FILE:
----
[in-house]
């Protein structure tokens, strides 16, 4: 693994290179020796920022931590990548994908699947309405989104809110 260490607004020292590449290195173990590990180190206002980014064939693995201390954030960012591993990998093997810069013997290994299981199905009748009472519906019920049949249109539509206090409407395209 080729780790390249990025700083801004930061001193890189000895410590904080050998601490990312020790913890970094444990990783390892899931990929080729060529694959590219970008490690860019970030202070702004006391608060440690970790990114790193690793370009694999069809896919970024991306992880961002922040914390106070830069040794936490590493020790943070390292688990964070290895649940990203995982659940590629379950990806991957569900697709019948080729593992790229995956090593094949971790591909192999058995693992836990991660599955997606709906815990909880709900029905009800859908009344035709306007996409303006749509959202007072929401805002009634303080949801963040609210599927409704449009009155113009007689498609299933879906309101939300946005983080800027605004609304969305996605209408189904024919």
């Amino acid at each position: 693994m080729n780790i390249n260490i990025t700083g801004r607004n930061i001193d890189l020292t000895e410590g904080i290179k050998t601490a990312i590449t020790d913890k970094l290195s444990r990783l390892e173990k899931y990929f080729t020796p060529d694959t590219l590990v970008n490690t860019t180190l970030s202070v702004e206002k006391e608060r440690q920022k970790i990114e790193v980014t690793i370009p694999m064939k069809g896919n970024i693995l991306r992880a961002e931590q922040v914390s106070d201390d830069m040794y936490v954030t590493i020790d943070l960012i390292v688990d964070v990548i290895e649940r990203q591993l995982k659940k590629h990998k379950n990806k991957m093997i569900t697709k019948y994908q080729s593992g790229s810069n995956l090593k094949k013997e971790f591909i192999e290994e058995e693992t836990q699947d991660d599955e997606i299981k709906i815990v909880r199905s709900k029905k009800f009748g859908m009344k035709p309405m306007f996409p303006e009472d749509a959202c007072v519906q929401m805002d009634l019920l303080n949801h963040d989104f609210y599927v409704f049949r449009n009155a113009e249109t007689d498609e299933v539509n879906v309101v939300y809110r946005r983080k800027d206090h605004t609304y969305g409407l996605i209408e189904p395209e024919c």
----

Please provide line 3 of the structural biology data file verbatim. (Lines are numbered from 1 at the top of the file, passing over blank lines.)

């Amino acid at each position: 693994m080729n780790i390249n260490i990025t700083g801004r607004n930061i001193d890189l020292t000895e410590g904080i290179k050998t601490a990312i590449t020790d913890k970094l290195s444990r990783l390892e173990k899931y990929f080729t020796p060529d694959t590219l590990v970008n490690t860019t180190l970030s202070v702004e206002k006391e608060r440690q920022k970790i990114e790193v980014t690793i370009p694999m064939k069809g896919n970024i693995l991306r992880a961002e931590q922040v914390s106070d201390d830069m040794y936490v954030t590493i020790d943070l960012i390292v688990d964070v990548i290895e649940r990203q591993l995982k659940k590629h990998k379950n990806k991957m093997i569900t697709k019948y994908q080729s593992g790229s810069n995956l090593k094949k013997e971790f591909i192999e290994e058995e693992t836990q699947d991660d599955e997606i299981k709906i815990v909880r199905s709900k029905k009800f009748g859908m009344k035709p309405m306007f996409p303006e009472d749509a959202c007072v519906q929401m805002d009634l019920l303080n949801h963040d989104f609210y599927v409704f049949r449009n009155a113009e249109t007689d498609e299933v539509n879906v309101v939300y809110r946005r983080k800027d206090h605004t609304y969305g409407l996605i209408e189904p395209e024919c």